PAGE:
Feeds:
Posts
Comments

Posts Tagged ‘selkie’

Version 3 Whimsical Words welcomes guest author, K.G. Anderson. K.G. Anderson writes short fiction—urban fantasy, space opera, alternate history, Weird West tales, near-future science fiction, poetry, and mystery. Her stories appear in more than a dozen magazines and anthologies, as well on online at sites including Every Day Fiction and the podcast Far Fetched Fables. She’s done narration for Star Ship Sofa.

She has degrees in psychology and journalism, and attended the Viable Paradise and Taos Toolbox writing workshops. Her career as a journalist, arts reviewer and technology writer includes six years at Apple, where she worked on the launch of the iTunes Music Store.

Born in Washington, D.C., she has lived in Northern Virginia, Southern Connecticut, and Genoa, Italy. She currently makes her home in Seattle with her partner, Tom Whitmore, and slightly more than the local limit of cats.

terra tara terror cover kg anderson K.G. Anderson’s latest published story, “Captain Carthy’s Bride,” appears in Terra! Tara! Terror! edited by Juliana Rew (Third Flatiron, 2018). A quick summary for my readers:
“Captain Carthy’s Bride” opens on a rocky shore where Sheila O’Farrell lies naked, a selkie’s coat spread on the rocks nearby. Will Carthy, a World War I war hero and now the captain of a merchant ship, is vacationing at the hotel where Sheila works. Her plan is to have him mistake her for a selkie and take her as his bride to the big city. At first, the plan succeeds. As Carthy’s selkie bride (he renames her Moira), she acquires a loving husband, a large home, and two healthy children. But after the children grow up and leave home, trouble appears and Sheila realizes she must pay a terrible price for the selkie’s coat.

Where did the idea come from for your latest published story, “Captain Carthy’s Bride”?

I’m a reactionary writer — I often read a story or a novel and I think “no! no! no!” and write my own, contrarian, view of how the story should have gone. “Captain Carthy’s Bride” was written in reaction to two other stories. The first was yet another re-telling of the classic selkie tale: the selkie is captured by the fisherman who, by hiding her coat from her, is able to keep her captive, leading to much unhappiness and tragedy all around. I was frustrated because I saw nothing new in the story. The second story was Manny Frishberg’s “The Fisherman’s Wife,” published in Triangulation: Beneath the Surface. Manny cleverly flipped the classic story by giving the selkie a choice. While the first story had frustrated me, Manny’s story inspired me to break the selkie trope even further. This resulted in “Captain Carthy’s Bride,” a story in which an ambitious hotel chambermaid pretends to be a selkie in order to attract a wealthy sea captain who will “capture” her.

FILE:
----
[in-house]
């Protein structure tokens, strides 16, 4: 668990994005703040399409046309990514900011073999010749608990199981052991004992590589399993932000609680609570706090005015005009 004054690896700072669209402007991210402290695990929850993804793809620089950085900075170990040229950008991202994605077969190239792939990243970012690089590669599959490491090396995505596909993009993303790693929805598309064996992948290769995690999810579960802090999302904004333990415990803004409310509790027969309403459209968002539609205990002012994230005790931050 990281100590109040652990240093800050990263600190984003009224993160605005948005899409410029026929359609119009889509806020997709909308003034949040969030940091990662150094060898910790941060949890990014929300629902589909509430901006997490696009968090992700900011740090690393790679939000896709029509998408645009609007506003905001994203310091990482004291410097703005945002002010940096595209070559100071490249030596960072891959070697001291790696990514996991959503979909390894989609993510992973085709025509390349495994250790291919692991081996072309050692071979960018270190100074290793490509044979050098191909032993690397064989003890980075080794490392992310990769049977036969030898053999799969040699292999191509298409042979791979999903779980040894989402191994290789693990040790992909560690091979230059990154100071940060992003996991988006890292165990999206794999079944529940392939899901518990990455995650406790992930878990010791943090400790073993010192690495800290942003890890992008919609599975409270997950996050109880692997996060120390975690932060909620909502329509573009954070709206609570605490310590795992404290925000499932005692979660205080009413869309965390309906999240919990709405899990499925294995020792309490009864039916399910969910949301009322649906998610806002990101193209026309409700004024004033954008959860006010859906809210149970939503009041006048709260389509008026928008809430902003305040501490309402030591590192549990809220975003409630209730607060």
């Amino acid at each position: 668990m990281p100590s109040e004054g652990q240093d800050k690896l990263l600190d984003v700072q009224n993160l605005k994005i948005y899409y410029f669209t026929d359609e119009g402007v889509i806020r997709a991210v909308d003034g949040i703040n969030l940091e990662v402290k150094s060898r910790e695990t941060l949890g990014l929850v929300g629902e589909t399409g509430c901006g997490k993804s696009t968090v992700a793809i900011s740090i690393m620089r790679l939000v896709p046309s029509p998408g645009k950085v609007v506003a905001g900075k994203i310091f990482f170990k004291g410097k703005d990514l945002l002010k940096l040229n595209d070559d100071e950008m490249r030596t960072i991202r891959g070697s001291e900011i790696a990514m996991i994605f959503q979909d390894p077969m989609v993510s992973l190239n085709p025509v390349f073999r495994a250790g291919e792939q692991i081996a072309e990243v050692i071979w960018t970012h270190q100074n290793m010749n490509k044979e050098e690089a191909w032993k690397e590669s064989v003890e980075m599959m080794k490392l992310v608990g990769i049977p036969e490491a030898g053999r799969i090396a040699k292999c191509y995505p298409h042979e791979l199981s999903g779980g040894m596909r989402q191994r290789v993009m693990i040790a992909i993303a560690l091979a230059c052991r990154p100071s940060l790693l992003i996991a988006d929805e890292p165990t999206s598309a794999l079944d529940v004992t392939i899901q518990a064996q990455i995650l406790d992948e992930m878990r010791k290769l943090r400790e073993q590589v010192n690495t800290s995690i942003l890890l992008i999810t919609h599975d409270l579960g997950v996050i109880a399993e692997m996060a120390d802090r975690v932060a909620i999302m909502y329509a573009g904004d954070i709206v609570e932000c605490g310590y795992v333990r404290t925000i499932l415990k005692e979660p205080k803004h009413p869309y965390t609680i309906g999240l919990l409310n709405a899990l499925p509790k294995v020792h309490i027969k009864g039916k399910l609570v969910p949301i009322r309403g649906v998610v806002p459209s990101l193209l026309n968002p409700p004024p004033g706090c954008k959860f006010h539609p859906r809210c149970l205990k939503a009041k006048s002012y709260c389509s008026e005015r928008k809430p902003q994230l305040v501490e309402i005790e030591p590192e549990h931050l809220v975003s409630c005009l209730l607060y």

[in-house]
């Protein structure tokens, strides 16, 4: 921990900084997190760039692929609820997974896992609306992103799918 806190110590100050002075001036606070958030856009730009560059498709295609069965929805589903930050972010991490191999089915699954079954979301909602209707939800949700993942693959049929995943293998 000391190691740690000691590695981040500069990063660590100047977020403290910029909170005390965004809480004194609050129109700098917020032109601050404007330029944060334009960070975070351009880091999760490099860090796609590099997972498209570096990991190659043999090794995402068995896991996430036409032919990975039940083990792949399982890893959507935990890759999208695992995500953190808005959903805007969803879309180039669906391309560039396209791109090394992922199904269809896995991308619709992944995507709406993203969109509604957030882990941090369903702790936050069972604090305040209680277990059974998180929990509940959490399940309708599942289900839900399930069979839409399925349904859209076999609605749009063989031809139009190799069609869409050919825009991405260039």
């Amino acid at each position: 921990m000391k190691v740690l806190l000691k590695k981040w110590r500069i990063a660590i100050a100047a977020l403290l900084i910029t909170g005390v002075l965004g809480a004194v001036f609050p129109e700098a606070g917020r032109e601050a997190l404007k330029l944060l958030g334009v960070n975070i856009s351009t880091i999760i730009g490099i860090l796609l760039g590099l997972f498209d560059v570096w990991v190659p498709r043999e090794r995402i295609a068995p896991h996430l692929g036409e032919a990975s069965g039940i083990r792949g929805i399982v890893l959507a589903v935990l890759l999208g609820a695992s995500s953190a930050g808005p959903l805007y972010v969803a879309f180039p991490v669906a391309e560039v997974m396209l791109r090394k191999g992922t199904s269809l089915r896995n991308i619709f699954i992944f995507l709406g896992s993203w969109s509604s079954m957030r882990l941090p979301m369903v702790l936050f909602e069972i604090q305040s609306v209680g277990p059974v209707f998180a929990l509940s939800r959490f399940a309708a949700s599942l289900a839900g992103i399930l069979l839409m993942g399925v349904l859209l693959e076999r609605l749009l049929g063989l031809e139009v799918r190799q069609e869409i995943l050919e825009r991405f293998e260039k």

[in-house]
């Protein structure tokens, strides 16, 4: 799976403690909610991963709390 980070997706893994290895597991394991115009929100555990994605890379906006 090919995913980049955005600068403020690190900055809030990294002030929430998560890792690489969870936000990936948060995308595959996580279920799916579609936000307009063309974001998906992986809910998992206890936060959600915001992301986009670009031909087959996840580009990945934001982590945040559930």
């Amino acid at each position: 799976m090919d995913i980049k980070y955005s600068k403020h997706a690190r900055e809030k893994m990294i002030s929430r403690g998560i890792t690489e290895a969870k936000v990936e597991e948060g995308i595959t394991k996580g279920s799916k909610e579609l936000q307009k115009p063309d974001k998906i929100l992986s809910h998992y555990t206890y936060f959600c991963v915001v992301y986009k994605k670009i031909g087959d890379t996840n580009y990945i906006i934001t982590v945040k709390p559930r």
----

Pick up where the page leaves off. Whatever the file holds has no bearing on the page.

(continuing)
Who is your favorite character in the book—and why?

The chambermaid’s mother, Mrs. O’Farrell. For many years, the Widow O’Farrell believes that her daughter Sheila drowned in the sea. She’s initially pleased when Sheila reappears, now the wife of an affluent man, but her approval turns to horror as she realizes the price her daughter will pay for stealing a selkie’s coat. The Widow O’Farrell is my favorite character because she’s the one most attuned to the dreadful power of the sea and the selkies.

How do you find your markets—what factors make you choose one market over another?

I could go one for hours on the topic of markets! I teach a seminar called “Strategies for Submitting Short Fiction” that explores the many, many factors that you have to balance when submitting fiction.

Every successful short story author I know uses a definite strategy, and that strategy is likely to change as their career evolves. The important thing is to create a strategy and to stick with it. I find that using a tool like the Submission Grinder makes it easy to track whatever factors are important to you, such as a publication’s payment level, speed of response, and the percentage of submissions a publication accepts.

The two most important factors for me are these:
–The market must pay (even if it’s only a token payment).
–The editor must be reputable (experienced is good, too, but reputable is essential). When I was first submitting stories, I had one accepted somewhere that I later discovered was not well regarded. I was crushed. The story didn’t look good, and the magazine didn’t look good, and I didn’t want to show the publication to anyone. Fortunately, that story later saw the light of day as a reprint.

What is your writing process like—are you an architect (planner) or gardener (pantser)?